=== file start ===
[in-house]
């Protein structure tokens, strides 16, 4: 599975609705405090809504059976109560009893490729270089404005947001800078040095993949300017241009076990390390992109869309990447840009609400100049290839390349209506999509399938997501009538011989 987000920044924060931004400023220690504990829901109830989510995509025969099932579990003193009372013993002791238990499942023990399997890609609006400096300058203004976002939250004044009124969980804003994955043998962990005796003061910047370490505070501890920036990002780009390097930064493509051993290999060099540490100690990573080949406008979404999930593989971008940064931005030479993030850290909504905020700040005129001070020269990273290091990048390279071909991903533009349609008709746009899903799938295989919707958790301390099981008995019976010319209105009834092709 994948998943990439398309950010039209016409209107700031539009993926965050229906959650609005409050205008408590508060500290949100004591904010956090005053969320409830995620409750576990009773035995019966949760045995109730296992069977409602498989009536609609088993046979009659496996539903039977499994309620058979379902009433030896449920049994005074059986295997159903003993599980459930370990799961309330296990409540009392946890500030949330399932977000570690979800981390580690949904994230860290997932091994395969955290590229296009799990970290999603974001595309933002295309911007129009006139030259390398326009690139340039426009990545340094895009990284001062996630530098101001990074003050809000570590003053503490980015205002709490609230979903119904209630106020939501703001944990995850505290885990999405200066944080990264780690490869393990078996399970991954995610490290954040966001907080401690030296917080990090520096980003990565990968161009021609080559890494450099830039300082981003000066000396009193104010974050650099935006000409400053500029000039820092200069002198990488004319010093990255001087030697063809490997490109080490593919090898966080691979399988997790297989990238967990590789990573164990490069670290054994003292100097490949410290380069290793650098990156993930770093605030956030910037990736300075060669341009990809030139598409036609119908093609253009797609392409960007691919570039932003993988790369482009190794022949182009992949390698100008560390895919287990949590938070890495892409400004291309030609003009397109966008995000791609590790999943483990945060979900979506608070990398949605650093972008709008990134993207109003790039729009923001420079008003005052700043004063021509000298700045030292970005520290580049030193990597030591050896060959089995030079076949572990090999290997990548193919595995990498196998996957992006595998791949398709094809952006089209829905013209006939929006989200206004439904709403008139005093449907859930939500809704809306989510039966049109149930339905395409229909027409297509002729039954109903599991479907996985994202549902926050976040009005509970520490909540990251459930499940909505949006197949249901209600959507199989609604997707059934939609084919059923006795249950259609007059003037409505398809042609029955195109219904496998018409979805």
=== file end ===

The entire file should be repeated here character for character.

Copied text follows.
[in-house]
């Protein structure tokens, strides 16, 4: 599975609705405090809504059976109560009893490729270089404005947001800078040095993949300017241009076990390390992109869309990447840009609400100049290839390349209506999509399938997501009538011989 987000920044924060931004400023220690504990829901109830989510995509025969099932579990003193009372013993002791238990499942023990399997890609609006400096300058203004976002939250004044009124969980804003994955043998962990005796003061910047370490505070501890920036990002780009390097930064493509051993290999060099540490100690990573080949406008979404999930593989971008940064931005030479993030850290909504905020700040005129001070020269990273290091990048390279071909991903533009349609008709746009899903799938295989919707958790301390099981008995019976010319209105009834092709 994948998943990439398309950010039209016409209107700031539009993926965050229906959650609005409050205008408590508060500290949100004591904010956090005053969320409830995620409750576990009773035995019966949760045995109730296992069977409602498989009536609609088993046979009659496996539903039977499994309620058979379902009433030896449920049994005074059986295997159903003993599980459930370990799961309330296990409540009392946890500030949330399932977000570690979800981390580690949904994230860290997932091994395969955290590229296009799990970290999603974001595309933002295309911007129009006139030259390398326009690139340039426009990545340094895009990284001062996630530098101001990074003050809000570590003053503490980015205002709490609230979903119904209630106020939501703001944990995850505290885990999405200066944080990264780690490869393990078996399970991954995610490290954040966001907080401690030296917080990090520096980003990565990968161009021609080559890494450099830039300082981003000066000396009193104010974050650099935006000409400053500029000039820092200069002198990488004319010093990255001087030697063809490997490109080490593919090898966080691979399988997790297989990238967990590789990573164990490069670290054994003292100097490949410290380069290793650098990156993930770093605030956030910037990736300075060669341009990809030139598409036609119908093609253009797609392409960007691919570039932003993988790369482009190794022949182009992949390698100008560390895919287990949590938070890495892409400004291309030609003009397109966008995000791609590790999943483990945060979900979506608070990398949605650093972008709008990134993207109003790039729009923001420079008003005052700043004063021509000298700045030292970005520290580049030193990597030591050896060959089995030079076949572990090999290997990548193919595995990498196998996957992006595998791949398709094809952006089209829905013209006939929006989200206004439904709403008139005093449907859930939500809704809306989510039966049109149930339905395409229909027409297509002729039954109903599991479907996985994202549902926050976040009005509970520490909540990251459930499940909505949006197949249901209600959507199989609604997707059934939609084919059923006795249950259609007059003037409505398809042609029955195109219904496998018409979805």